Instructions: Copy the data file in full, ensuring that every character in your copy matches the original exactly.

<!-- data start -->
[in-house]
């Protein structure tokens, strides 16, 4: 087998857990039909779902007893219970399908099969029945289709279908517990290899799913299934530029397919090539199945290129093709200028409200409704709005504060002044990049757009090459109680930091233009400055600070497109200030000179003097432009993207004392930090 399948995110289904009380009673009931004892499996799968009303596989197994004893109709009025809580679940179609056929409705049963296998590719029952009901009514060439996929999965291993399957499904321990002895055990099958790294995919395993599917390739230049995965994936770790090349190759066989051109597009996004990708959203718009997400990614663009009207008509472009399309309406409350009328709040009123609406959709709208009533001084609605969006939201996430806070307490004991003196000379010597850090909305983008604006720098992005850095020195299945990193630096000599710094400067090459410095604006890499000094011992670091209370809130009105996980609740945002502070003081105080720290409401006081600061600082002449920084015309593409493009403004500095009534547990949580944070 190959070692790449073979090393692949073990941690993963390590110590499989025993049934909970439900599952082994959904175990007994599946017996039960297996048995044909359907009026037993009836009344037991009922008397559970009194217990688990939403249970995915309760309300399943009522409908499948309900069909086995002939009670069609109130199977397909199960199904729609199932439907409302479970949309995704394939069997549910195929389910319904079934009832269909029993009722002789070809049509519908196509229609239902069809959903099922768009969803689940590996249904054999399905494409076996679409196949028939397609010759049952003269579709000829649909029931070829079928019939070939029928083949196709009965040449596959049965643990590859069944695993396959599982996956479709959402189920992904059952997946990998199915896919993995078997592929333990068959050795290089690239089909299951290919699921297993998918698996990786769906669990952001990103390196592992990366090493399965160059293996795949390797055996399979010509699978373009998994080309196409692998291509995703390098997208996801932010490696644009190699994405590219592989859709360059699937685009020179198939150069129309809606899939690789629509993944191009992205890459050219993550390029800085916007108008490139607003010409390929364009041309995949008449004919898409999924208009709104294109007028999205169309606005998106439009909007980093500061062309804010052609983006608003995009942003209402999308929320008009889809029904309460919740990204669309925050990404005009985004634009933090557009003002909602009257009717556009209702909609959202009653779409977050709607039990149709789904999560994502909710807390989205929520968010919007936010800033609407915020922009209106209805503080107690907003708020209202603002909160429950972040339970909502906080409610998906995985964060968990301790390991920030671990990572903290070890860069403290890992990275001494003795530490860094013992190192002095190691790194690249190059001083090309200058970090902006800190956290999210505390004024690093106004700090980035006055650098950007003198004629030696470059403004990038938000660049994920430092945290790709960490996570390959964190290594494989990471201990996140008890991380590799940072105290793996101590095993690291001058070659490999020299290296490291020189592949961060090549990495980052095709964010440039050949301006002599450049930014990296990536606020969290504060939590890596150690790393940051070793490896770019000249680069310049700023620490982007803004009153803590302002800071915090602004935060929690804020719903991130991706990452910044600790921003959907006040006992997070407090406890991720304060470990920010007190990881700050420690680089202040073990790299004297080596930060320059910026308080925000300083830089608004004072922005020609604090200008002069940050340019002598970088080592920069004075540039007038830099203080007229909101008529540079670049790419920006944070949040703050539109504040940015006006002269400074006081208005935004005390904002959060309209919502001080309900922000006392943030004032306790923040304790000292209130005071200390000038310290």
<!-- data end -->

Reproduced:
[in-house]
């Protein structure tokens, strides 16, 4: 087998857990039909779902007893219970399908099969029945289709279908517990290899799913299934530029397919090539199945290129093709200028409200409704709005504060002044990049757009090459109680930091233009400055600070497109200030000179003097432009993207004392930090 399948995110289904009380009673009931004892499996799968009303596989197994004893109709009025809580679940179609056929409705049963296998590719029952009901009514060439996929999965291993399957499904321990002895055990099958790294995919395993599917390739230049995965994936770790090349190759066989051109597009996004990708959203718009997400990614663009009207008509472009399309309406409350009328709040009123609406959709709208009533001084609605969006939201996430806070307490004991003196000379010597850090909305983008604006720098992005850095020195299945990193630096000599710094400067090459410095604006890499000094011992670091209370809130009105996980609740945002502070003081105080720290409401006081600061600082002449920084015309593409493009403004500095009534547990949580944070 190959070692790449073979090393692949073990941690993963390590110590499989025993049934909970439900599952082994959904175990007994599946017996039960297996048995044909359907009026037993009836009344037991009922008397559970009194217990688990939403249970995915309760309300399943009522409908499948309900069909086995002939009670069609109130199977397909199960199904729609199932439907409302479970949309995704394939069997549910195929389910319904079934009832269909029993009722002789070809049509519908196509229609239902069809959903099922768009969803689940590996249904054999399905494409076996679409196949028939397609010759049952003269579709000829649909029931070829079928019939070939029928083949196709009965040449596959049965643990590859069944695993396959599982996956479709959402189920992904059952997946990998199915896919993995078997592929333990068959050795290089690239089909299951290919699921297993998918698996990786769906669990952001990103390196592992990366090493399965160059293996795949390797055996399979010509699978373009998994080309196409692998291509995703390098997208996801932010490696644009190699994405590219592989859709360059699937685009020179198939150069129309809606899939690789629509993944191009992205890459050219993550390029800085916007108008490139607003010409390929364009041309995949008449004919898409999924208009709104294109007028999205169309606005998106439009909007980093500061062309804010052609983006608003995009942003209402999308929320008009889809029904309460919740990204669309925050990404005009985004634009933090557009003002909602009257009717556009209702909609959202009653779409977050709607039990149709789904999560994502909710807390989205929520968010919007936010800033609407915020922009209106209805503080107690907003708020209202603002909160429950972040339970909502906080409610998906995985964060968990301790390991920030671990990572903290070890860069403290890992990275001494003795530490860094013992190192002095190691790194690249190059001083090309200058970090902006800190956290999210505390004024690093106004700090980035006055650098950007003198004629030696470059403004990038938000660049994920430092945290790709960490996570390959964190290594494989990471201990996140008890991380590799940072105290793996101590095993690291001058070659490999020299290296490291020189592949961060090549990495980052095709964010440039050949301006002599450049930014990296990536606020969290504060939590890596150690790393940051070793490896770019000249680069310049700023620490982007803004009153803590302002800071915090602004935060929690804020719903991130991706990452910044600790921003959907006040006992997070407090406890991720304060470990920010007190990881700050420690680089202040073990790299004297080596930060320059910026308080925000300083830089608004004072922005020609604090200008002069940050340019002598970088080592920069004075540039007038830099203080007229909101008529540079670049790419920006944070949040703050539109504040940015006006002269400074006081208005935004005390904002959060309209919502001080309900922000006392943030004032306790923040304790000292209130005071200390000038310290």